What if, someday soon, local television viewers could no longer watch KSL-Channel 5 news at 10 p.m. … because it becomes a 9 p.m. newscast?
That is at least within the realm of possibility, because the Powers That Be at NBC (and its parent company, Comcast) are — as has been widely reported — discussing the possibility of giving the last hour of prime time back to local affiliates. Under this purported proposal, NBC’s programming would end at 9 p.m. each night. (With the possible exception of Sundays in the fall, when NFL games could run longer than that.)
The perfect case-scenario thinking is this:
• Prime-time programming is expensive. NBC would save a ton of money by producing less of it.
• Network is a fraction of what it once was, so there’s far less upside for NBC to produce 22 hours instead of 15.
• Airing “The Tonight Show starring Jimmy Fallon” at 10 p.m. MT and “Late Night with Seth Myers” at 11 p.m. MT would be good for the ratings of those two shows. (There are more viewers watching TV at the earlier hours, so ratings would increase.)
• It would also be a boon to local stations — including KSL — because a 9 p.m. newscast would draw more viewers than a 10 p.m. newscast. And stations could sell ads for an hour newscast instead of a 35-minute show.
There are no guarantees about any of this, but that’s the thinking.
Out of the box
NBC has tried thinking outside the box before, with disastrous results. In September 2009, the network gave the Monday-Friday, 9-10 p.m. hour to “The Jay Leno Show” — a prime-time version of Leno’s “Tonight Show.”
Entertainment Weekly declared that move No. 1 on its list of “TV’s 50 Biggest Bombs Ever,” which was hyperbolic — but, given the damage it did to both NBC’s schedule and its affiliates’ newscasts, arguably accurate.
Things have changed a lot since 2009, however, and the network giving the last hour of prime time to its affiliates seems reasonable at this point. Although NBC would have to be REALLY sure about this. It was one thing to restore dramas to its prime-time schedule once Leno returned to hosting “The Tonight Show” in early 2010; it would be a lot harder for NBC executives to talk their affiliates into giving them back that hour at some point.
Is this going to happen?
If I had to bet, I’d say yes — but not necessarily in the immediate future.
Bob Greenblatt — the chairman of NBC Entertainment from 2011-19 — told The Hollywood Reporter, “We had that conversation every 18 months when I was at NBC.” And it hasn’t happened yet.
And NBC’s big plan to make its streaming service, Peacock, its major focus haven’t gone well. The advertising-supported streamer had 13 million paid subscribers at the end of March, and that number didn’t change at all by the end of June. NBCUniversal execs claim it rose to 15 million by the end of September — after heavy discounting ($2 per month for a year, down from $5 per month).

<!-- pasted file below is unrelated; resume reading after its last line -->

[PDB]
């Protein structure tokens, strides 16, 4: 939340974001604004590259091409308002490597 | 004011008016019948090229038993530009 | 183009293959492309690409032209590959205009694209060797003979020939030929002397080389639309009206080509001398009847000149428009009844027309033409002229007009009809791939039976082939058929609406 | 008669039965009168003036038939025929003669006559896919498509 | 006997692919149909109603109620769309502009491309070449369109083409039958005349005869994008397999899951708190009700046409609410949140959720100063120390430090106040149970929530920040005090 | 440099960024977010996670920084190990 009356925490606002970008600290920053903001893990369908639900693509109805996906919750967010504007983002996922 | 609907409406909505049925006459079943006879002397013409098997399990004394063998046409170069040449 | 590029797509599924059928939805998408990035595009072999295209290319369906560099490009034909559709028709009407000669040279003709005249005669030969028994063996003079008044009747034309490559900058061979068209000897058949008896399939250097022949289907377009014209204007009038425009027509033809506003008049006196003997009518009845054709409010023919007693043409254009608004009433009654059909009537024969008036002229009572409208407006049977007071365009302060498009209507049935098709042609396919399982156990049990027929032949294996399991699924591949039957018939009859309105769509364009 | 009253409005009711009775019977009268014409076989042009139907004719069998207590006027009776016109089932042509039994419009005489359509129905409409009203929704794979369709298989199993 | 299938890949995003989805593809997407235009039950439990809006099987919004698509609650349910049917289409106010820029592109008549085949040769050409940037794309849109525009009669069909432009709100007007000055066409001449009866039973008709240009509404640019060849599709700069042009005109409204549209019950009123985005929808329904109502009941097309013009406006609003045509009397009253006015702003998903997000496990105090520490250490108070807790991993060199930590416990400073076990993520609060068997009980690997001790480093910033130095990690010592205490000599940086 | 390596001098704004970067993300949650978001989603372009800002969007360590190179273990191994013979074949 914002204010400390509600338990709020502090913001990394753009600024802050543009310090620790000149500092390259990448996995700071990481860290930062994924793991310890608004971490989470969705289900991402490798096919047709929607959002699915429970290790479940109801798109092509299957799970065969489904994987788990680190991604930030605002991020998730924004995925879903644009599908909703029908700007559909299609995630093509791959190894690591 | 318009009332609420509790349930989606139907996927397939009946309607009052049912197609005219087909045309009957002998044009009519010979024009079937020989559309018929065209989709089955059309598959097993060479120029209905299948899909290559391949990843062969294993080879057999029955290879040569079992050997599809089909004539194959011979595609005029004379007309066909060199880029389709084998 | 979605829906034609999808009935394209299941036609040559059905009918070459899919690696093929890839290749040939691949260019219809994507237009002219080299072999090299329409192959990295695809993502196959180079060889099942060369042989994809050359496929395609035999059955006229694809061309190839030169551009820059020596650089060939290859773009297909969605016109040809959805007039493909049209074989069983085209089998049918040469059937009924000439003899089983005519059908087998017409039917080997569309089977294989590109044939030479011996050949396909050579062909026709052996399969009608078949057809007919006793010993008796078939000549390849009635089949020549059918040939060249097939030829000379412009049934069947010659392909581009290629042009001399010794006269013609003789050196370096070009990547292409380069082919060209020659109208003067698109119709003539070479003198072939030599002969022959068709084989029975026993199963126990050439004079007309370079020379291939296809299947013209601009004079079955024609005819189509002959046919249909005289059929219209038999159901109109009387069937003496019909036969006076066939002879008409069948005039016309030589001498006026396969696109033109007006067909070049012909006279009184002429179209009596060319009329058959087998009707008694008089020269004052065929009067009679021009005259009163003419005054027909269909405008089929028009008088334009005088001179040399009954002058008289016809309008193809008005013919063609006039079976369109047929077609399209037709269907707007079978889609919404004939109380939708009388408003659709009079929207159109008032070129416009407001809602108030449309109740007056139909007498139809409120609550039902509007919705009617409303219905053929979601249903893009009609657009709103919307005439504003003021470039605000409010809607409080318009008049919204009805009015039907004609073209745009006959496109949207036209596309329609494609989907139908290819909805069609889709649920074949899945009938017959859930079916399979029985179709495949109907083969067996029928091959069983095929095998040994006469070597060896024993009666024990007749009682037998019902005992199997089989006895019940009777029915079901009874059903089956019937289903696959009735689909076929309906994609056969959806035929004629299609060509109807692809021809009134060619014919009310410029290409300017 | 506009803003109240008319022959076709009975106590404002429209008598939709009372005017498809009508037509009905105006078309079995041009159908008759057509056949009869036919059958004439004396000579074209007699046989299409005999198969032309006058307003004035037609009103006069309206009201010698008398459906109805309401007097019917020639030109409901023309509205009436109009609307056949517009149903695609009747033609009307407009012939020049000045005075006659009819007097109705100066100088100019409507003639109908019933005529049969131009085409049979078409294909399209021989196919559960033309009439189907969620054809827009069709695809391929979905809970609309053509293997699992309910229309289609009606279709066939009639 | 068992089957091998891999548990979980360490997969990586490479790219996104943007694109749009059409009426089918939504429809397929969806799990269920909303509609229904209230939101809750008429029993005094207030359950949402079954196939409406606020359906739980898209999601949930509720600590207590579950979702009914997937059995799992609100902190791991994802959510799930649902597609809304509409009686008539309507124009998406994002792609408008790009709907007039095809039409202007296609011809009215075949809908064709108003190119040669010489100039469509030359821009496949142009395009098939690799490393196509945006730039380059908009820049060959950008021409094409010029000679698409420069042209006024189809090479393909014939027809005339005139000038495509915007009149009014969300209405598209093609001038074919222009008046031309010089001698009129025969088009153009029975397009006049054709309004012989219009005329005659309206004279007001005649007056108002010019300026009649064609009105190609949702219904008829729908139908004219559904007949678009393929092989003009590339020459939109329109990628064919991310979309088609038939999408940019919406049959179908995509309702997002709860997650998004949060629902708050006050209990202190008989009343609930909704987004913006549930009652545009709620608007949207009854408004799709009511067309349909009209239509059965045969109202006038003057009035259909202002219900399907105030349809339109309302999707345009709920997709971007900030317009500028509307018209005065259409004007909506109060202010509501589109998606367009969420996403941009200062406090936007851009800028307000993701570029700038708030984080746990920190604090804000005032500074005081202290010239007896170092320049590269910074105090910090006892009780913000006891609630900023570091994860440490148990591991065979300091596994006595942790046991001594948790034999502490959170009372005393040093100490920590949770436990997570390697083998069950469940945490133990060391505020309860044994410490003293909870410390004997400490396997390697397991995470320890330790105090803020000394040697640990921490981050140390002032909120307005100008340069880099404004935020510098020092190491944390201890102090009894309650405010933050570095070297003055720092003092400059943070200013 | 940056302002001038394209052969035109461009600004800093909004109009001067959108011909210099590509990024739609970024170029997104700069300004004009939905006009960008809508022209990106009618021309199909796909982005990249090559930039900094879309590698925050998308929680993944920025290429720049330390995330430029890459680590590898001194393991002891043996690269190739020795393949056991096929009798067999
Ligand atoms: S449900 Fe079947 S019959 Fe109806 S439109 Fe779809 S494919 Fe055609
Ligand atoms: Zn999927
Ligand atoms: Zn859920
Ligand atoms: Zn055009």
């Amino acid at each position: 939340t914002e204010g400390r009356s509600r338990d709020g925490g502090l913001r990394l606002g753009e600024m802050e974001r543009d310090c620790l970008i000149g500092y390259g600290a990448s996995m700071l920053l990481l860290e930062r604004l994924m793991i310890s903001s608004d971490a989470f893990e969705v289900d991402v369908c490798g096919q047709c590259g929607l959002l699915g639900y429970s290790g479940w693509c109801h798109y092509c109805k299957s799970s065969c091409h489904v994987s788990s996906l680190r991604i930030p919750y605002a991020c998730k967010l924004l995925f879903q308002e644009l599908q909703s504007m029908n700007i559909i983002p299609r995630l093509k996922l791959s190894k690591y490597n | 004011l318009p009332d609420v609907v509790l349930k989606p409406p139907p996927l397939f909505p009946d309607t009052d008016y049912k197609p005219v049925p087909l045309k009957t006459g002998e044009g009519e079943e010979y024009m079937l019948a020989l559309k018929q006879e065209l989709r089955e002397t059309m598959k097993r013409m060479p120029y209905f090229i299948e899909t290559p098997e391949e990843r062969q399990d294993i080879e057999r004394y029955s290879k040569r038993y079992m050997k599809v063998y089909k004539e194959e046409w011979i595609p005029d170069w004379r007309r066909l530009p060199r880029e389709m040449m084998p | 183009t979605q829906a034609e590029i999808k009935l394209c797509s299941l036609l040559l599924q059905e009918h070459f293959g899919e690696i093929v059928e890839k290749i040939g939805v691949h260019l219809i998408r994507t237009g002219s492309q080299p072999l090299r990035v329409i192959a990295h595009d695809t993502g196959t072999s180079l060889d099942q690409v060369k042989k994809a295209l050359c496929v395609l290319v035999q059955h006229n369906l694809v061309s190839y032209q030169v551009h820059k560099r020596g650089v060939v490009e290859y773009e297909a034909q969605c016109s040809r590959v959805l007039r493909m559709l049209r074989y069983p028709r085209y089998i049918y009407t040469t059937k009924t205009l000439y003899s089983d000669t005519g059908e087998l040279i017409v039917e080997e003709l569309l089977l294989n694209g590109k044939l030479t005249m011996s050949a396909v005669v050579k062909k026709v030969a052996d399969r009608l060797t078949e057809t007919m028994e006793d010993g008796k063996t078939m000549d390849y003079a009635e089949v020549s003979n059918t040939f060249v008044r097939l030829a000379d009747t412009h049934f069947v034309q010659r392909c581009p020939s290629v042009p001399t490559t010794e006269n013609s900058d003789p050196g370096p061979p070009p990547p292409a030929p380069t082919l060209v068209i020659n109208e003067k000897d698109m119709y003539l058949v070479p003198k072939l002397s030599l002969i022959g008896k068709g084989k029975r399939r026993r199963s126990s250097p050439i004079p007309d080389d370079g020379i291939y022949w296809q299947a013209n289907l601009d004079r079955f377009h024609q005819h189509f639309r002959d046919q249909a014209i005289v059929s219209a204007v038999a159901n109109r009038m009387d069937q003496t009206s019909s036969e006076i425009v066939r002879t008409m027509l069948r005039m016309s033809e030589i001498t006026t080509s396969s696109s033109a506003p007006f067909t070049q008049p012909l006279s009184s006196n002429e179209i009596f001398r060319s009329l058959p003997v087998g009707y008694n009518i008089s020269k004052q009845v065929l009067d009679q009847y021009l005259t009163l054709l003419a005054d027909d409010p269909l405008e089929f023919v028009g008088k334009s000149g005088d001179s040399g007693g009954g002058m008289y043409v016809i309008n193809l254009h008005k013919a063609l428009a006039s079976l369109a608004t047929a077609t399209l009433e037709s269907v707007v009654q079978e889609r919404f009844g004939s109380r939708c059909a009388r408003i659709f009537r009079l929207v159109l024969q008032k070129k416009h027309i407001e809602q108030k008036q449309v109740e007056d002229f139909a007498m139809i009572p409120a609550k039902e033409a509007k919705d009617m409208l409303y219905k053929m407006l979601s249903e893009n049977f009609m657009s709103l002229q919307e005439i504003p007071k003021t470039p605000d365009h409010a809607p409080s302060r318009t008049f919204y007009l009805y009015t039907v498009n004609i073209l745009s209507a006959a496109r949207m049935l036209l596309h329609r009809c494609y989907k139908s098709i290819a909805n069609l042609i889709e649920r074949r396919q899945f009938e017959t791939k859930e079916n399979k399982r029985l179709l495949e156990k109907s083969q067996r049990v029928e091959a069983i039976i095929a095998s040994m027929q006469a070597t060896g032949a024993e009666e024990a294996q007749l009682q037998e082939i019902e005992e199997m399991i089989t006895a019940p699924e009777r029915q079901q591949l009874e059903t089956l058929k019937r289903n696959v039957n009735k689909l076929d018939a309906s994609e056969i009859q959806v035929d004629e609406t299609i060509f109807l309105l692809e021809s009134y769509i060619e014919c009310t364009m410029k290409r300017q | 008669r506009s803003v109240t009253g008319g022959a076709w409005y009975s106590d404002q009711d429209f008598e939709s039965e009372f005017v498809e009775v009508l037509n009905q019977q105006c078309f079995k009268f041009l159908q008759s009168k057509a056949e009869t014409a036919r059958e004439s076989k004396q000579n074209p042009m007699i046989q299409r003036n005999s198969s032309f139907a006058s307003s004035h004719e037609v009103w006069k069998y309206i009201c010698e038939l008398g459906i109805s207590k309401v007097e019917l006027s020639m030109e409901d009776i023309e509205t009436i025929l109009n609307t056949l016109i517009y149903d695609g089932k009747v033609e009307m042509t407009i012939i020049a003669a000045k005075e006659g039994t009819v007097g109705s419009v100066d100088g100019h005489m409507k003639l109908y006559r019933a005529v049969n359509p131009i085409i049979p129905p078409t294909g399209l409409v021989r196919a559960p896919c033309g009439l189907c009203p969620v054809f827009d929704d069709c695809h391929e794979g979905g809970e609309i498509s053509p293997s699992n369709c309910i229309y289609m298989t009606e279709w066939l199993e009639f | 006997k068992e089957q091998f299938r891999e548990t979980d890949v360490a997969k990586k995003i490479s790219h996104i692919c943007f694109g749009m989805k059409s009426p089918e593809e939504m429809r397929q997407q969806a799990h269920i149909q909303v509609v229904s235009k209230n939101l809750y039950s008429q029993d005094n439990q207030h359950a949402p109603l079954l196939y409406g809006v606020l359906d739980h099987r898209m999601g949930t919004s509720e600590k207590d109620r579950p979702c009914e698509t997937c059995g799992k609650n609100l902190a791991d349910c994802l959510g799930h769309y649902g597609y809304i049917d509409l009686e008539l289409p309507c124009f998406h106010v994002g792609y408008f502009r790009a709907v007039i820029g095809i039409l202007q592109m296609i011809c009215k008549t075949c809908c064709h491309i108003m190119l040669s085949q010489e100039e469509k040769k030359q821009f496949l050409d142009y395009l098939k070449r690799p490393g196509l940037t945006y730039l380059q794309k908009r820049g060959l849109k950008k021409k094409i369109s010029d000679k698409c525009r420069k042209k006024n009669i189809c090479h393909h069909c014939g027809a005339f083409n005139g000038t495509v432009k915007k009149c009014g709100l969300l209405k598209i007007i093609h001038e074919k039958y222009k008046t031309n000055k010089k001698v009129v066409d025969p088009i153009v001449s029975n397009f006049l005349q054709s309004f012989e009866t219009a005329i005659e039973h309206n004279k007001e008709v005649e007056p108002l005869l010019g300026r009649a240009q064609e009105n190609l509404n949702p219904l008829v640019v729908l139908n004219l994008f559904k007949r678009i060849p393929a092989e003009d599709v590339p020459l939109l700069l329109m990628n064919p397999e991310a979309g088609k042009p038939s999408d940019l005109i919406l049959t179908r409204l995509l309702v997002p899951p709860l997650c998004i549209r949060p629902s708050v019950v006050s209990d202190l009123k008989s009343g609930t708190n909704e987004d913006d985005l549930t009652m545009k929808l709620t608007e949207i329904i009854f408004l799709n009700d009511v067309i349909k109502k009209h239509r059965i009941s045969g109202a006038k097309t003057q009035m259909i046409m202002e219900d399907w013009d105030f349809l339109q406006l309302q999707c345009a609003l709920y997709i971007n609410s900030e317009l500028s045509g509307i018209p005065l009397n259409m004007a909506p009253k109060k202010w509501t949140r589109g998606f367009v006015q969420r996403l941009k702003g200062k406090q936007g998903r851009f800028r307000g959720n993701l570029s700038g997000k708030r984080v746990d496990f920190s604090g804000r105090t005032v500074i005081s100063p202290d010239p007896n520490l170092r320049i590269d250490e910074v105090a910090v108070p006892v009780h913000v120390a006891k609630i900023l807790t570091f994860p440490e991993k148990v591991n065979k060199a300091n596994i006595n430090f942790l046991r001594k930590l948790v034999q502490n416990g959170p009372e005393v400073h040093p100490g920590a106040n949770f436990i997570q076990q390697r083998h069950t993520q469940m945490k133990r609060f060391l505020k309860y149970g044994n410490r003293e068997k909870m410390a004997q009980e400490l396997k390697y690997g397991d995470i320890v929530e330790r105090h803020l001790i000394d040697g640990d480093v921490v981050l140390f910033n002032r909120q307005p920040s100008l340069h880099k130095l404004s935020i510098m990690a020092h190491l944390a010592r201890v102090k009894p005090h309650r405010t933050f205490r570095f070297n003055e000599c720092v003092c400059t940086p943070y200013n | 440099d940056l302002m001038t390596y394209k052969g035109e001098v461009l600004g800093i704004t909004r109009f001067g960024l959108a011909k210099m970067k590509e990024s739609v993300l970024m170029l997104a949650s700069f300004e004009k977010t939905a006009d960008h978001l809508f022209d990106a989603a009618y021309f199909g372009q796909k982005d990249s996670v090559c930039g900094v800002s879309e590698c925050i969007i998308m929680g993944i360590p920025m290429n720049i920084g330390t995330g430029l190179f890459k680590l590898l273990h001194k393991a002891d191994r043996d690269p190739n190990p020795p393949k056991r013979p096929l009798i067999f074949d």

But Peacock’s numbers are still pretty awful compared to the competition. It’s trailing Netflix, Hulu, Disney+ and Amazon by tens of millions of subscribers, and it’s well behind Paramount+ and Discovery+. So maybe NBCUniversal would be wise to hold onto its broadcast hours, for now.
Will it be a trend?
They haven’t been as public about it, but there are reports that both ABC and CBS are also talking about giving up the 9-10 p.m. MT hour.
For those of us who grew up on network TV, this seems unthinkable. Younger generations are thinking, “What’s network TV?”
I didn’t always agree with Greenblatt’s programming decisions, but I know from our conversations that he really loves TV. And I have to agree with him that there will be a “regret factor” if networks cut back their schedules.
“Some of the greatest TV in history aired at the  p.m. hour,” he told The Hollywood Reporter, “and it was appointment TV — ‘The West Wing,’ ‘Law & Order,’ ‘Hill Street Blues,’ ‘St. Elsewhere’, ‘ER’ and ‘Lou Grant’ — because there was nowhere else to go.”
(“The West Wing” didn’t air at 9 p.m. MT, but … point taken.)
No, I won’t be surprised if all the networks cut their programming back, and we end up with competing 9 p.m. newcasts on KUTV-Channel 2, KTVX-Channel 4, KSL-Channel 5 and KSTU-Channel 13.
The crazy thing is that if Channels 2, 4 and 5 move their newscasts to 9 p.m. and Stephen Colbert, Jimmy Kimmel and Jimmy Fallon slide up to 10 p.m., I could see Channel 13 airing both 9 and 10 p.m. newscasts — and they’d have the local news audience all to themselves at 10 o’clock.
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